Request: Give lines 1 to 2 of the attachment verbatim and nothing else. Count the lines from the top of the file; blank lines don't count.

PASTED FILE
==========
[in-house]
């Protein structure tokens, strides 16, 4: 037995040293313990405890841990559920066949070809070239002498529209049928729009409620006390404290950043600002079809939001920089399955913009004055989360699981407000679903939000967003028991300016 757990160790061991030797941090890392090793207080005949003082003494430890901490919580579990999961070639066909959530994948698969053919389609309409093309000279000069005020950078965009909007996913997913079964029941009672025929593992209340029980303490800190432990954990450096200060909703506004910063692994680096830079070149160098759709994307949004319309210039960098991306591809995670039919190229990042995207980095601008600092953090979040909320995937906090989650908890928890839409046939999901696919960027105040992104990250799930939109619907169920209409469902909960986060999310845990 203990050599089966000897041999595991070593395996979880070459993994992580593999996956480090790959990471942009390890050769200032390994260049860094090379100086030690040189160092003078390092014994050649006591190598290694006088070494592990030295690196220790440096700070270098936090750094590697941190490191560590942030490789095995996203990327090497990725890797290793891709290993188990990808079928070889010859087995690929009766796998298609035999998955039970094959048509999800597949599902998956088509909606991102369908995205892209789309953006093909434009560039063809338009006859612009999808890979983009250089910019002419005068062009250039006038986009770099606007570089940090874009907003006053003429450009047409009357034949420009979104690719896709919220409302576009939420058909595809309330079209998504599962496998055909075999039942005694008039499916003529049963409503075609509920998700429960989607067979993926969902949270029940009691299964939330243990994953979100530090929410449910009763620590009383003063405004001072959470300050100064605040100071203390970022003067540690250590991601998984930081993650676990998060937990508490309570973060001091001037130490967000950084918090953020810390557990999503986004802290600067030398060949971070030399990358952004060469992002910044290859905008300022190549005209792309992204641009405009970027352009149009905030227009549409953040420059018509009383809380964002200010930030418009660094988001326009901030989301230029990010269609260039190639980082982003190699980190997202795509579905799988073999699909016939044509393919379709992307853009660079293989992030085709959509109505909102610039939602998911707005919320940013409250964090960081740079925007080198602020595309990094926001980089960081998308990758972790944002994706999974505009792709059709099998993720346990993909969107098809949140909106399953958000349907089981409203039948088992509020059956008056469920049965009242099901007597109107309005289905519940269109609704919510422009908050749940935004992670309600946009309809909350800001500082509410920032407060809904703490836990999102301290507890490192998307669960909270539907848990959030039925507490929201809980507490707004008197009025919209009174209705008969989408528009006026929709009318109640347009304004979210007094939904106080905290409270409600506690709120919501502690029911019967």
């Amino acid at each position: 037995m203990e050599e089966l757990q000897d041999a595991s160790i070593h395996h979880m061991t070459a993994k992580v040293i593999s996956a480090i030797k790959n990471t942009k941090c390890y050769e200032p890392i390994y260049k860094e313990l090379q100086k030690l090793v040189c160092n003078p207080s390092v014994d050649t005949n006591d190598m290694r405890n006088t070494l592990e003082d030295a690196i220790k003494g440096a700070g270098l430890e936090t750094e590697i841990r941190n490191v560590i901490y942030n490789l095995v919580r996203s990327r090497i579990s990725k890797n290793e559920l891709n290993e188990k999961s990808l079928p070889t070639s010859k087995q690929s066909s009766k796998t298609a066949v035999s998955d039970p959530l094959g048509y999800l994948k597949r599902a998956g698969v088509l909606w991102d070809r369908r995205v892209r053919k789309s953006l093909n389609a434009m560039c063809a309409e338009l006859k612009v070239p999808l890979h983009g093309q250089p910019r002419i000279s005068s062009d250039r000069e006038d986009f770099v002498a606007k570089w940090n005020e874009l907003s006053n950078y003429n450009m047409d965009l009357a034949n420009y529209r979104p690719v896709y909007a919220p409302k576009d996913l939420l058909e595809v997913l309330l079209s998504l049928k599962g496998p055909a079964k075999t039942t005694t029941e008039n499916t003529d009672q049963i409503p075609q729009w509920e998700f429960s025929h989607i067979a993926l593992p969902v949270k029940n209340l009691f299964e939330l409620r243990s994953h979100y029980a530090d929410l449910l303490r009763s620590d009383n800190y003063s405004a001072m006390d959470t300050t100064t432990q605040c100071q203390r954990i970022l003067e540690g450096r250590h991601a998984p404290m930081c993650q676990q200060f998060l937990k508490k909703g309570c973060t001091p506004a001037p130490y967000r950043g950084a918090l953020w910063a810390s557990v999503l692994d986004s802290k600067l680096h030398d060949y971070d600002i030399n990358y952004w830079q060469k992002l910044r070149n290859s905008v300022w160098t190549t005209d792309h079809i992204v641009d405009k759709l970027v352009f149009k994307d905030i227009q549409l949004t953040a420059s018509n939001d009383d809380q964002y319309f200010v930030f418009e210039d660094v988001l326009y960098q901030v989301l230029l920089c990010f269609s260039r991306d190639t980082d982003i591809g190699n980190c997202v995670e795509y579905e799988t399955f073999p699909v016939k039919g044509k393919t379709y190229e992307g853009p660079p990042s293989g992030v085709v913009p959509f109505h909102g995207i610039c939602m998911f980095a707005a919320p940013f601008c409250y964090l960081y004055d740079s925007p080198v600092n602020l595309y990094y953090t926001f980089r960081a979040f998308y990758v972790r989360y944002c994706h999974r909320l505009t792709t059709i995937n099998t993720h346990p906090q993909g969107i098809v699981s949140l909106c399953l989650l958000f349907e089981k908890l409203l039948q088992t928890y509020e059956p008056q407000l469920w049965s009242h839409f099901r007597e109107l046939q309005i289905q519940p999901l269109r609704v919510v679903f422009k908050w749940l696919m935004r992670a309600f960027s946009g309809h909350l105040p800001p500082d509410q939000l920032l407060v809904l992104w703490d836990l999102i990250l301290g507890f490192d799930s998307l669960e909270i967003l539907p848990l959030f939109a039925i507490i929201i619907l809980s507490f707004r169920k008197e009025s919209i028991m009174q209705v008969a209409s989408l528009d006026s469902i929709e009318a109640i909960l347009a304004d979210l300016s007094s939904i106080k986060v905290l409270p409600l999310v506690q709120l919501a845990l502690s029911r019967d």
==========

[in-house]
């Protein structure tokens, strides 16, 4: 037995040293313990405890841990559920066949070809070239002498529209049928729009409620006390404290950043600002079809939001920089399955913009004055989360699981407000679903939000967003028991300016 757990160790061991030797941090890392090793207080005949003082003494430890901490919580579990999961070639066909959530994948698969053919389609309409093309000279000069005020950078965009909007996913997913079964029941009672025929593992209340029980303490800190432990954990450096200060909703506004910063692994680096830079070149160098759709994307949004319309210039960098991306591809995670039919190229990042995207980095601008600092953090979040909320995937906090989650908890928890839409046939999901696919960027105040992104990250799930939109619907169920209409469902909960986060999310845990 203990050599089966000897041999595991070593395996979880070459993994992580593999996956480090790959990471942009390890050769200032390994260049860094090379100086030690040189160092003078390092014994050649006591190598290694006088070494592990030295690196220790440096700070270098936090750094590697941190490191560590942030490789095995996203990327090497990725890797290793891709290993188990990808079928070889010859087995690929009766796998298609035999998955039970094959048509999800597949599902998956088509909606991102369908995205892209789309953006093909434009560039063809338009006859612009999808890979983009250089910019002419005068062009250039006038986009770099606007570089940090874009907003006053003429450009047409009357034949420009979104690719896709919220409302576009939420058909595809309330079209998504599962496998055909075999039942005694008039499916003529049963409503075609509920998700429960989607067979993926969902949270029940009691299964939330243990994953979100530090929410449910009763620590009383003063405004001072959470300050100064605040100071203390970022003067540690250590991601998984930081993650676990998060937990508490309570973060001091001037130490967000950084918090953020810390557990999503986004802290600067030398060949971070030399990358952004060469992002910044290859905008300022190549005209792309992204641009405009970027352009149009905030227009549409953040420059018509009383809380964002200010930030418009660094988001326009901030989301230029990010269609260039190639980082982003190699980190997202795509579905799988073999699909016939044509393919379709992307853009660079293989992030085709959509109505909102610039939602998911707005919320940013409250964090960081740079925007080198602020595309990094926001980089960081998308990758972790944002994706999974505009792709059709099998993720346990993909969107098809949140909106399953958000349907089981409203039948088992509020059956008056469920049965009242099901007597109107309005289905519940269109609704919510422009908050749940935004992670309600946009309809909350800001500082509410920032407060809904703490836990999102301290507890490192998307669960909270539907848990959030039925507490929201809980507490707004008197009025919209009174209705008969989408528009006026929709009318109640347009304004979210007094939904106080905290409270409600506690709120919501502690029911019967």